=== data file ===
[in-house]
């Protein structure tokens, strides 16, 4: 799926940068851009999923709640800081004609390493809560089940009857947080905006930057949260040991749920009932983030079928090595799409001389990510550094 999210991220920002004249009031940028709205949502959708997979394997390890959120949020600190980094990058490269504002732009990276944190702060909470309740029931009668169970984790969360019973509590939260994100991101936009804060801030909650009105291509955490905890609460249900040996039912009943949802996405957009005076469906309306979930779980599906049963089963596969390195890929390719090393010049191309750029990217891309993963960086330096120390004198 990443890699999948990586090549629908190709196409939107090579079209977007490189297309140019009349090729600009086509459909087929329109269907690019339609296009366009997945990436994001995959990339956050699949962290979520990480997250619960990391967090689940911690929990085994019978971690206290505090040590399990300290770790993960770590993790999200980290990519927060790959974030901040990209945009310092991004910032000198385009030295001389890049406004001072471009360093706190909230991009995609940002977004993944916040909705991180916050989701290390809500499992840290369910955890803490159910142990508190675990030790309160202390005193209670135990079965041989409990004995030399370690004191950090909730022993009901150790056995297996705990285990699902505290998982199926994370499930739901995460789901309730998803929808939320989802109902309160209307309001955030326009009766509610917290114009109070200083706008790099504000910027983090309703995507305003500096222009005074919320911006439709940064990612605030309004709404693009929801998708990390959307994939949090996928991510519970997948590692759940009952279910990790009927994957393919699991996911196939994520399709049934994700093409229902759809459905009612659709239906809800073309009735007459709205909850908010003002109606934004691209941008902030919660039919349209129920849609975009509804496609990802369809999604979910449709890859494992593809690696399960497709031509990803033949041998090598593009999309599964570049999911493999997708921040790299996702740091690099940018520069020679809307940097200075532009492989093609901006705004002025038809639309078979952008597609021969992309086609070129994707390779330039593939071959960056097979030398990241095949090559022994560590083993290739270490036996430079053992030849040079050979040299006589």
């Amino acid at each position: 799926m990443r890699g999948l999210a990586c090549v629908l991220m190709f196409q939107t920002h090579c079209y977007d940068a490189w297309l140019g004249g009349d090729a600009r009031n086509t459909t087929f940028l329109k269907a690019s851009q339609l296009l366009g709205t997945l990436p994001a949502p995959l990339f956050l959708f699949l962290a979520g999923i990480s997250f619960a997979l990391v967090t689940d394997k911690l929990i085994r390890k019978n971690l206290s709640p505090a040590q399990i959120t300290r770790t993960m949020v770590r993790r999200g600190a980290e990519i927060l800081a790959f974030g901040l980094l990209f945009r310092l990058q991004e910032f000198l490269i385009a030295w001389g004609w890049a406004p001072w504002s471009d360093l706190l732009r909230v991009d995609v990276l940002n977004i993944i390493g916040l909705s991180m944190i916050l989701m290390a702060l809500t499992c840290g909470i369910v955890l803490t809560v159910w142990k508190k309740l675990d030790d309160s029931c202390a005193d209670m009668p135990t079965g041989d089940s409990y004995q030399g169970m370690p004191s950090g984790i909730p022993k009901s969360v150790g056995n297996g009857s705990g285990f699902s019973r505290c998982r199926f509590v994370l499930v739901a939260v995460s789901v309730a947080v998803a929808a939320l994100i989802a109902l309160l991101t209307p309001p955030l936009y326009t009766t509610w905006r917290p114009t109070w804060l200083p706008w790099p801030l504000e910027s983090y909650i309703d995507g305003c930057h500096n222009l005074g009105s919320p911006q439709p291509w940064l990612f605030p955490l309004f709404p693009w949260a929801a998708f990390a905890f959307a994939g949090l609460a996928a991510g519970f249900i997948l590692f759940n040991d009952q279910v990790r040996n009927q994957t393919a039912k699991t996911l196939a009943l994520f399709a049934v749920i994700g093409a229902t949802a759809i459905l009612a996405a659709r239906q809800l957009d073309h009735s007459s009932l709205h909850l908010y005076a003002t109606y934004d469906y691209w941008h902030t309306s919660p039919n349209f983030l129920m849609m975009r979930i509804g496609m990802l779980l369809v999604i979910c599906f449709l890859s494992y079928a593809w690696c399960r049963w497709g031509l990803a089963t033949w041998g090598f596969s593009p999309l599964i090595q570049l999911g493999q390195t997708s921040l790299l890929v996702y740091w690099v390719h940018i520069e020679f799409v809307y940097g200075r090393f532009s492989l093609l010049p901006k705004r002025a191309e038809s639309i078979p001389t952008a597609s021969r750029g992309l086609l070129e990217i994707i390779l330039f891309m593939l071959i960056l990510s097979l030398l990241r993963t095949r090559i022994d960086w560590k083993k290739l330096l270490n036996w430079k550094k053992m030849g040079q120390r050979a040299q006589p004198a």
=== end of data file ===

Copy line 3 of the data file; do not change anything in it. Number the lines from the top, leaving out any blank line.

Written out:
């Amino acid at each position: 799926m990443r890699g999948l999210a990586c090549v629908l991220m190709f196409q939107t920002h090579c079209y977007d940068a490189w297309l140019g004249g009349d090729a600009r009031n086509t459909t087929f940028l329109k269907a690019s851009q339609l296009l366009g709205t997945l990436p994001a949502p995959l990339f956050l959708f699949l962290a979520g999923i990480s997250f619960a997979l990391v967090t689940d394997k911690l929990i085994r390890k019978n971690l206290s709640p505090a040590q399990i959120t300290r770790t993960m949020v770590r993790r999200g600190a980290e990519i927060l800081a790959f974030g901040l980094l990209f945009r310092l990058q991004e910032f000198l490269i385009a030295w001389g004609w890049a406004p001072w504002s471009d360093l706190l732009r909230v991009d995609v990276l940002n977004i993944i390493g916040l909705s991180m944190i916050l989701m290390a702060l809500t499992c840290g909470i369910v955890l803490t809560v159910w142990k508190k309740l675990d030790d309160s029931c202390a005193d209670m009668p135990t079965g041989d089940s409990y004995q030399g169970m370690p004191s950090g984790i909730p022993k009901s969360v150790g056995n297996g009857s705990g285990f699902s019973r505290c998982r199926f509590v994370l499930v739901a939260v995460s789901v309730a947080v998803a929808a939320l994100i989802a109902l309160l991101t209307p309001p955030l936009y326009t009766t509610w905006r917290p114009t109070w804060l200083p706008w790099p801030l504000e910027s983090y909650i309703d995507g305003c930057h500096n222009l005074g009105s919320p911006q439709p291509w940064l990612f605030p955490l309004f709404p693009w949260a929801a998708f990390a905890f959307a994939g949090l609460a996928a991510g519970f249900i997948l590692f759940n040991d009952q279910v990790r040996n009927q994957t393919a039912k699991t996911l196939a009943l994520f399709a049934v749920i994700g093409a229902t949802a759809i459905l009612a996405a659709r239906q809800l957009d073309h009735s007459s009932l709205h909850l908010y005076a003002t109606y934004d469906y691209w941008h902030t309306s919660p039919n349209f983030l129920m849609m975009r979930i509804g496609m990802l779980l369809v999604i979910c599906f449709l890859s494992y079928a593809w690696c399960r049963w497709g031509l990803a089963t033949w041998g090598f596969s593009p999309l599964i090595q570049l999911g493999q390195t997708s921040l790299l890929v996702y740091w690099v390719h940018i520069e020679f799409v809307y940097g200075r090393f532009s492989l093609l010049p901006k705004r002025a191309e038809s639309i078979p001389t952008a597609s021969r750029g992309l086609l070129e990217i994707i390779l330039f891309m593939l071959i960056l990510s097979l030398l990241r993963t095949r090559i022994d960086w560590k083993k290739l330096l270490n036996w430079k550094k053992m030849g040079q120390r050979a040299q006589p004198a």